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Demolition begins on former city Orphan Asylum

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    Demolition began Thursday on the former Hudson Orphan and Relief Association at 620 State St. The building is owned by the Galvan Foundation.
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    Workers begin preparing the former Hudson Orphan and Relief Association building for demolition this week.
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    Melanie Lekocevic/Columbia-Greene Media The front door of the former Hudson Orphan and Relief Association that is being demolished, with a warning posted that the structure has been condemned.
March 7, 2019 04:21 pm

HUDSON — Demolition of the long-vacant and boarded-up former Hudson Orphan and Relief Association on State Street began Thursday.

Traffic was stopped near the two-and-a-half-story red brick Greek Revival structure at 620 State St. as crews set up concrete barricades and metal fencing around the building’s perimeter through most of the morning.

“We are saddened to announce the need to deconstruct our building at 620 State Street in Hudson because of public safety concerns,” Dan Kent, vice president of initiatives at the Galvan Foundation, said in a statement Thursday.

Demolition is expected to take three weeks and there is no timetable for the start of construction on the new building, Kent said.

The State Street property is located opposite the vacant 147-year-old Hudson Upper Railroad Depot on the east side of the street.

“I have had several conversations with City Code Enforcement Officer Craig Haigh regarding this historic building,” Mayor Rick Rector said. “It is very unfortunate that it has become a safety issue requiring demolition.”

The building was constructed in 1847 and served as the city’s orphan asylum, known as the Hudson Orphan Relief Association, until 1881, when that function was moved to what is the former Hudson Area Library at 400 State St. The building served at different times as a residence and retail establishment for many years thereafter.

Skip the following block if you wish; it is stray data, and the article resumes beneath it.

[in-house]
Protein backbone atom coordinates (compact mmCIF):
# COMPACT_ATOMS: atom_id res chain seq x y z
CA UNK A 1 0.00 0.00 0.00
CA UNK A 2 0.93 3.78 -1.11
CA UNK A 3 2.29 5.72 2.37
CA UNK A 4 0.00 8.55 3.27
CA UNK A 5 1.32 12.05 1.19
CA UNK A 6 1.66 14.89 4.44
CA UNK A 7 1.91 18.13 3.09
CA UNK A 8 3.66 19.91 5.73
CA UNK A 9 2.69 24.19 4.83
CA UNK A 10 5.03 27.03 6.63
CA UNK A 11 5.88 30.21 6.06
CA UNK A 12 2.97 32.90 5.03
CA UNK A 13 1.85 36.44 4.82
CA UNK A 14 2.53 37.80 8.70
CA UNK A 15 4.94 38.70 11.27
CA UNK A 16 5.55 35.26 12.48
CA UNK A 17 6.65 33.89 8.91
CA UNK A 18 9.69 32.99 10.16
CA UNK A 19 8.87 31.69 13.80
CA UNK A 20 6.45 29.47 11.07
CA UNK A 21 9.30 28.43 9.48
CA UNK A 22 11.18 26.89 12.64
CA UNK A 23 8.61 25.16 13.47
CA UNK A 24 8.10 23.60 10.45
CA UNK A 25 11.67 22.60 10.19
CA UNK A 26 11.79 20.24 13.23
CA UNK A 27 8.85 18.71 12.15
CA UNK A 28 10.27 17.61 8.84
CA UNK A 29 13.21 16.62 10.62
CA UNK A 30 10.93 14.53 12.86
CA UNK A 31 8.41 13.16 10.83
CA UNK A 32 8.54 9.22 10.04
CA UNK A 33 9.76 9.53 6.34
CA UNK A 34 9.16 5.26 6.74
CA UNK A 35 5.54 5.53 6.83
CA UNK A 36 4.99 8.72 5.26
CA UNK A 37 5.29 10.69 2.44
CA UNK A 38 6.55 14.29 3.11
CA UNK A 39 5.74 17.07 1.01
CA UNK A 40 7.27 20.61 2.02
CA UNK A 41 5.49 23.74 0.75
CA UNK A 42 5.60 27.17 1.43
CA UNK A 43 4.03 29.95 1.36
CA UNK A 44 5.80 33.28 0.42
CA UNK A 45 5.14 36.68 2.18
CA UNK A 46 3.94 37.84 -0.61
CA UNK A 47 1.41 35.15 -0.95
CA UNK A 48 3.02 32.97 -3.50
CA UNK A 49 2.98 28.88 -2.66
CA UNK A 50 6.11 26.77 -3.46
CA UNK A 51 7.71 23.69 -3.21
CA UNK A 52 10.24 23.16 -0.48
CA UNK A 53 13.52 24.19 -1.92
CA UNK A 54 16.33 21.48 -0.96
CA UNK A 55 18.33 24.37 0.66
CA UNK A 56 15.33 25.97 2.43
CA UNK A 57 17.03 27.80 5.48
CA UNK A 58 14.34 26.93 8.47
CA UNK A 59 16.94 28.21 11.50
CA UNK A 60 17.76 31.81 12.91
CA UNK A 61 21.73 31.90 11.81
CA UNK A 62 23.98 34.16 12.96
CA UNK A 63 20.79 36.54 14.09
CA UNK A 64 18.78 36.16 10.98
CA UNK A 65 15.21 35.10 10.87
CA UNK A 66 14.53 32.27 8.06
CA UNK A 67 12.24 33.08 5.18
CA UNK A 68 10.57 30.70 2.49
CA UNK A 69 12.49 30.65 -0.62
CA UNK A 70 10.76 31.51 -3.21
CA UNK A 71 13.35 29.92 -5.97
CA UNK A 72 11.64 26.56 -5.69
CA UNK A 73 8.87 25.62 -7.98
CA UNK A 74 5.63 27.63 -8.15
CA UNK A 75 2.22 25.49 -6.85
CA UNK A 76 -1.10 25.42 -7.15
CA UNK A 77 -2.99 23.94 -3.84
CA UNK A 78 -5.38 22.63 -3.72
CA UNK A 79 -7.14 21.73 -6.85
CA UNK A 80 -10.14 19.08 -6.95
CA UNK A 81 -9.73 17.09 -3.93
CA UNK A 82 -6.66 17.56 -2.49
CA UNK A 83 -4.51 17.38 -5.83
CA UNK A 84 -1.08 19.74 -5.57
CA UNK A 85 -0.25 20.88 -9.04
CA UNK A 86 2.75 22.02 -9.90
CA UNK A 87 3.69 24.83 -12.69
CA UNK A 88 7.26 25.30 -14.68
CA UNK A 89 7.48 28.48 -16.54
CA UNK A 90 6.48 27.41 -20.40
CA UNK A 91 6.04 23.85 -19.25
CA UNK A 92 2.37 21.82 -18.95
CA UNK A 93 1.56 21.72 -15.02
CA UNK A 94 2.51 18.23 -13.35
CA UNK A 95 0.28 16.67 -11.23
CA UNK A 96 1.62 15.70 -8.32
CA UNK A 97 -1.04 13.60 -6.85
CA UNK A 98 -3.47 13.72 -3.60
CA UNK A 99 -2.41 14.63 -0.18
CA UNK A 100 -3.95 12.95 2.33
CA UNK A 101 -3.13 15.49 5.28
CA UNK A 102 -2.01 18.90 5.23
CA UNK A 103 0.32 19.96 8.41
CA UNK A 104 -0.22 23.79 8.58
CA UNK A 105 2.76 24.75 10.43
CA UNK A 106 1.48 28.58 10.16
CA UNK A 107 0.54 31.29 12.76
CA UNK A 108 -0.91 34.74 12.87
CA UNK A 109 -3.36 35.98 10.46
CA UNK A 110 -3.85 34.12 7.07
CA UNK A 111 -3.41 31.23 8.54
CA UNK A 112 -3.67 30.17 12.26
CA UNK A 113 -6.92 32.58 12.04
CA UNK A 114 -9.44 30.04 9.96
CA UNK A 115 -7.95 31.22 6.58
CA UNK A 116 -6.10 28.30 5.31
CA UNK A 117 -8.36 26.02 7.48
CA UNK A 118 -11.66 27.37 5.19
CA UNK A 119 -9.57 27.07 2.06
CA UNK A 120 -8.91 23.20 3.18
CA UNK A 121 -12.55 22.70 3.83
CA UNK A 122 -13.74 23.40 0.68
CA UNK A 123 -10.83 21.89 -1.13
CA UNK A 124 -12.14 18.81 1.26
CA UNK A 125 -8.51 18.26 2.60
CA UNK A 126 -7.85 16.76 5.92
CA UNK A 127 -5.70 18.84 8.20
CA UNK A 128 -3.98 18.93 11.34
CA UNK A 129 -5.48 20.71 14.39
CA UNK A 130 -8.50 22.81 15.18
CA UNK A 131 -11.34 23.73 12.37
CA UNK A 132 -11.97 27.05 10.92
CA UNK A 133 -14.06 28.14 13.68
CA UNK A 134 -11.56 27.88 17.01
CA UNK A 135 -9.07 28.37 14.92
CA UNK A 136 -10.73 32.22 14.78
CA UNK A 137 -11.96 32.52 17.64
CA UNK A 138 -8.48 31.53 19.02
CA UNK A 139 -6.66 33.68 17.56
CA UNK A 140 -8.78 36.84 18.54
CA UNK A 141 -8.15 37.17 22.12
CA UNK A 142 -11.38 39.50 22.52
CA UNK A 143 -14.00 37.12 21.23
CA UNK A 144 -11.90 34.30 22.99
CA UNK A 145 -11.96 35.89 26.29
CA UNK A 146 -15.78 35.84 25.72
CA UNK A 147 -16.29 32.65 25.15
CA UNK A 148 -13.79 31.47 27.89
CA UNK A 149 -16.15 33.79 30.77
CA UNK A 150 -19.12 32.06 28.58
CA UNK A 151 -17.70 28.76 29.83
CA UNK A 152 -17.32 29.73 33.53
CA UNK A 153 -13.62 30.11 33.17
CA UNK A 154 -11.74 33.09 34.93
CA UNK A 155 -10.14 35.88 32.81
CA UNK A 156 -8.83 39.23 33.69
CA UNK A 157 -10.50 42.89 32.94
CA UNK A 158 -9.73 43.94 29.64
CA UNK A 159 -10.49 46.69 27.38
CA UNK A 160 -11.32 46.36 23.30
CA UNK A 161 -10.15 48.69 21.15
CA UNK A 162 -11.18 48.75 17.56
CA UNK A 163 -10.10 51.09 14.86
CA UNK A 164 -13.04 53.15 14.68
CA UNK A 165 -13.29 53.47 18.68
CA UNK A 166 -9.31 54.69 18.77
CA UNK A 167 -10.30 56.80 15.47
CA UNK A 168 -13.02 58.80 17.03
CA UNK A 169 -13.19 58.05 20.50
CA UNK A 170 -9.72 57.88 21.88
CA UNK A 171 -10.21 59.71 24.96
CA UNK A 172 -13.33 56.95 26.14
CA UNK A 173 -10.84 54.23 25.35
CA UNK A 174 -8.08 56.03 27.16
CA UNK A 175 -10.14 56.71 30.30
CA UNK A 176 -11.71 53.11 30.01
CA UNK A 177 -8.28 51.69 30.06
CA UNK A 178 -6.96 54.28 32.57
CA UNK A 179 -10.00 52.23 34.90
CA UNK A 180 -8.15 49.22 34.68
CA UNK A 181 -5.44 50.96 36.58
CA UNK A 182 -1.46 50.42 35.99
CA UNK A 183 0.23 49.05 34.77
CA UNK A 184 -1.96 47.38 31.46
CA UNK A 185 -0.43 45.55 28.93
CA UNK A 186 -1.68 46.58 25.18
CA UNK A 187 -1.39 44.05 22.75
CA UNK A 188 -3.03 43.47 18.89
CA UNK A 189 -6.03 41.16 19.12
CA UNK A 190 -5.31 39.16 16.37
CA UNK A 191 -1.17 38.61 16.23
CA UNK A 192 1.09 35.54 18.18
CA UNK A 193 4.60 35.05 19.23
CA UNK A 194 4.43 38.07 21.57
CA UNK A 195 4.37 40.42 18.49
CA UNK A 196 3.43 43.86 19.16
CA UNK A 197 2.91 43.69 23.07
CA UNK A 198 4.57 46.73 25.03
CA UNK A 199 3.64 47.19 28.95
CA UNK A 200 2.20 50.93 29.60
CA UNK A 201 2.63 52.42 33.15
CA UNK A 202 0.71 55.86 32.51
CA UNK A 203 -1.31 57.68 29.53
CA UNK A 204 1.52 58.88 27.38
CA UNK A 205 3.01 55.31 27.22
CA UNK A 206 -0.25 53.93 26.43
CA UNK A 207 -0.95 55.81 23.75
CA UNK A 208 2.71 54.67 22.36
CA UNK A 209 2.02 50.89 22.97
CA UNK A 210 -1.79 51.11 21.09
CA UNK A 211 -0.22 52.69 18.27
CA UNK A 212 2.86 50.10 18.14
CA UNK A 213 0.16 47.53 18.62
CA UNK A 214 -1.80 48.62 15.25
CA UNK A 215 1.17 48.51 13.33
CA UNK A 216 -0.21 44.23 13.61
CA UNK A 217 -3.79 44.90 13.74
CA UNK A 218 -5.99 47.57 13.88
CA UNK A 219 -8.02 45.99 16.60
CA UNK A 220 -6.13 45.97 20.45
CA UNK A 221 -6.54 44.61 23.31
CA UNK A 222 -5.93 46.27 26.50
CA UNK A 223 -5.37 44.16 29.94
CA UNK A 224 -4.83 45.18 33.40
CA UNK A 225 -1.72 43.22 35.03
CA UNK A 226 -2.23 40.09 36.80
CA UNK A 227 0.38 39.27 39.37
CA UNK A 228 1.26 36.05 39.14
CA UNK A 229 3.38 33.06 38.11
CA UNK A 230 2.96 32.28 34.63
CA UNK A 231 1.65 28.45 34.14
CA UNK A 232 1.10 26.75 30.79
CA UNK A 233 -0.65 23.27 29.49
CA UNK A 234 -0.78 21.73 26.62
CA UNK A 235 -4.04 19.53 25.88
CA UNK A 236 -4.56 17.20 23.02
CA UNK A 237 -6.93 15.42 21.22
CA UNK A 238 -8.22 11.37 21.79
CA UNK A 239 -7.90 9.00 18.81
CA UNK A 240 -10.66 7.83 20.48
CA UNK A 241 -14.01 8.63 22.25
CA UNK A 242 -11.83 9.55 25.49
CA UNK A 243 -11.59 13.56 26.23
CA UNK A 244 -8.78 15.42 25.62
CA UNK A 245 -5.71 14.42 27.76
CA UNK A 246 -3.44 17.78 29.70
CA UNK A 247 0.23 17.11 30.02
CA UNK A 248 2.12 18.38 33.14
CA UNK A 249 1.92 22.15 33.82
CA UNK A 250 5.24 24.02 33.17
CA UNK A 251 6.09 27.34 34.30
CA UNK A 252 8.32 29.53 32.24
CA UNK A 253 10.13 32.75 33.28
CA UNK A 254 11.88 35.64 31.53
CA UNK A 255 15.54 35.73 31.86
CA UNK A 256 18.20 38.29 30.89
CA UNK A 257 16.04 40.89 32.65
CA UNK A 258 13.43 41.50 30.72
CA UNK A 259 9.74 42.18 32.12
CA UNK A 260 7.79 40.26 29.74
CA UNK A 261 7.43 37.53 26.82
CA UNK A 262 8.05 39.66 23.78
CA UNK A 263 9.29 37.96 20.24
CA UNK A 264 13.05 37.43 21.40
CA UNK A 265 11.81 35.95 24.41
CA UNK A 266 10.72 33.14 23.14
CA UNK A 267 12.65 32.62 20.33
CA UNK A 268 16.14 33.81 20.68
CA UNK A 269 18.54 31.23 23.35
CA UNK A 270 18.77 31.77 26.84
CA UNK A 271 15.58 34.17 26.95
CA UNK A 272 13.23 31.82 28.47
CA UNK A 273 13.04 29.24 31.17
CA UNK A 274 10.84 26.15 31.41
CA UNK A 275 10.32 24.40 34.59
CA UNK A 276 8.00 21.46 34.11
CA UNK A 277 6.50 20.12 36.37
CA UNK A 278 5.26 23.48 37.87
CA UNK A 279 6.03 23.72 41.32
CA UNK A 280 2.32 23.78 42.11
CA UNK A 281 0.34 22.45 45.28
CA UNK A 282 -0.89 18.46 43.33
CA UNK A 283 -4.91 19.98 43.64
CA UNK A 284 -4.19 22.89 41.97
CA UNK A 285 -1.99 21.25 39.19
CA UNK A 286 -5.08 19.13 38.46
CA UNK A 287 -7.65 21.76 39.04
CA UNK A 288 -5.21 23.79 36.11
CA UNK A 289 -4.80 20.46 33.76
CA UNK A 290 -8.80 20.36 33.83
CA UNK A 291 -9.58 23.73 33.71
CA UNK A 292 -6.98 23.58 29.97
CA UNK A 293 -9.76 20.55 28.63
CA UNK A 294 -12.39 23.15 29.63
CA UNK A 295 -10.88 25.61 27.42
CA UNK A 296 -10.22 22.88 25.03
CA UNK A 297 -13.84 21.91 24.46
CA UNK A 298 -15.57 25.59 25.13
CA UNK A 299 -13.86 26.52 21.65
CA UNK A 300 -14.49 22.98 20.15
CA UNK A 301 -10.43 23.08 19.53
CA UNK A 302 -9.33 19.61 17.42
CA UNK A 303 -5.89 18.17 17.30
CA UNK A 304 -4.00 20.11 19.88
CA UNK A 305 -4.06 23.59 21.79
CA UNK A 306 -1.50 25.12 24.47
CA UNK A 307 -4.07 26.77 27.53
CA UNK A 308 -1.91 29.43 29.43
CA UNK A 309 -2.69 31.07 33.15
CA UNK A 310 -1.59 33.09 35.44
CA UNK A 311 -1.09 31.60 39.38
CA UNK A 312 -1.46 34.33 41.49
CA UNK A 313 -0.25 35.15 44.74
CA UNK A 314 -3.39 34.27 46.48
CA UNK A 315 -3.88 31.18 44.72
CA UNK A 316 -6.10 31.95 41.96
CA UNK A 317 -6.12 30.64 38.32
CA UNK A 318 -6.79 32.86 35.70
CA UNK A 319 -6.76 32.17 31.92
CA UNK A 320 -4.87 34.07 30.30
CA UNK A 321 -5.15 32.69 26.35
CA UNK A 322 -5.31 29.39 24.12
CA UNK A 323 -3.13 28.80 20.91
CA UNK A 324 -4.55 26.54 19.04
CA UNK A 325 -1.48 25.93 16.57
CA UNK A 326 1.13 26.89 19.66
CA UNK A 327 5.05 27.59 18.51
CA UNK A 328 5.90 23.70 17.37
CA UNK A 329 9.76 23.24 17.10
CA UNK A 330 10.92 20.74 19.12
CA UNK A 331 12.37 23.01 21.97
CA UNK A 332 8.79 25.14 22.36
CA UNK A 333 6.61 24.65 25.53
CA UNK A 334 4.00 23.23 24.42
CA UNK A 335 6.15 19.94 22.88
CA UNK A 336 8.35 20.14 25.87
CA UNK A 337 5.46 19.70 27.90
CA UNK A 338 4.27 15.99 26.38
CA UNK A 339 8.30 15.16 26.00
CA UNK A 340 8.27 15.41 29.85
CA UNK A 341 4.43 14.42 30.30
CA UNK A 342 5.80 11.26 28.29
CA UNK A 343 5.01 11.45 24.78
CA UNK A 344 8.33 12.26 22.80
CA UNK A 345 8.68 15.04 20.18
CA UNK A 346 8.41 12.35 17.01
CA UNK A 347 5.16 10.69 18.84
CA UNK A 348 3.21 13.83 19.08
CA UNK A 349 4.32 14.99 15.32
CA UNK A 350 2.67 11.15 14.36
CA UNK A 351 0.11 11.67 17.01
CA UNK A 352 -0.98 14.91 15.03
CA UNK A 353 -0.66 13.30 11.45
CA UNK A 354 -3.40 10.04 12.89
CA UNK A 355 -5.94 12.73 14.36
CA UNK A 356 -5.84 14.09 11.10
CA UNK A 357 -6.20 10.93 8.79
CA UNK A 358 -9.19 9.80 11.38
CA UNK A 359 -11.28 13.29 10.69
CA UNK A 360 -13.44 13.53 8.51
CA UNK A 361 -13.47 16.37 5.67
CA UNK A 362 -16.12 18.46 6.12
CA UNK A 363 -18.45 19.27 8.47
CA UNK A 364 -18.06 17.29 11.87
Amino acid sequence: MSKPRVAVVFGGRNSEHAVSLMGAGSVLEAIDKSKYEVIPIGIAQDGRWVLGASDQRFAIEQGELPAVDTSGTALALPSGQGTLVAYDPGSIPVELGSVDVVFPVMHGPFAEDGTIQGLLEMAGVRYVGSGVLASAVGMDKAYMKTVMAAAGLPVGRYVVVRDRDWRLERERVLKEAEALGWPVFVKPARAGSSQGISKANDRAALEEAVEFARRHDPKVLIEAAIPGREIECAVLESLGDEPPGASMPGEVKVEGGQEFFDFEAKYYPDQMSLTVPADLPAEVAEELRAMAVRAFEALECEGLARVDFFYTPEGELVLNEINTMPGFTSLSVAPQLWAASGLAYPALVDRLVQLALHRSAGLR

It is unclear how long the building has been vacant. The old Orphan’s Asylum at 620 State St., was first deemed an unsafe building in 1976 by then-Code Enforcement Officer John Ravene, who found several structural flaws, according to Register-Star archives.

Galvan developed plans and identified financing to rehabilitate the building and incorporate the mostly wooden garage behind it as part of a housing initiative known as Galvan Quarters in 2012. The plan called for transitional and supportive housing for homeless adults and called for more than 30 units. But, as a result of local opposition, Galvan did not move forward with the plans.

On Jan. 8, 2014, the foundation announced it would convert the former asylum into 10 studio apartments, and expanding the neighboring former garage for educational and community use, according to Register-Star archives. But, after a few more iterations, the plan was abandoned.

Five years later, the building was deemed too structurally damaged to rehabilitate.

Kent called the decision to demolish the building difficult. The decision was reached after several extensive reviews from engineers who confirmed the building could not be saved.

“The engineers concluded that the building is unable to be rehabilitated without posing extensive risks to construction workers and the general public,” Kent said. “Unfortunately, the structural issues are beyond repair despite our significant investments in stabilizing the building.

But while the building cannot be repaired, its bricks and other materials will be reused in the construction of a new building, Kent said.

“We are committed to constructing a new building paying homage to the old building in the same location, using the bricks and materials recovered from the original,” Kent said. “This project honors the legacy of this important historic orphanage building while ensuring public safety.”

The 2,720-square-foot building was last assessed at $57,000 in 2018.

To reach reporter Amanda Purcell, call 518-828-1616 ext. 2500, or send an email to apurcell@thedailymail.net, or tweet to @amandajpurcell.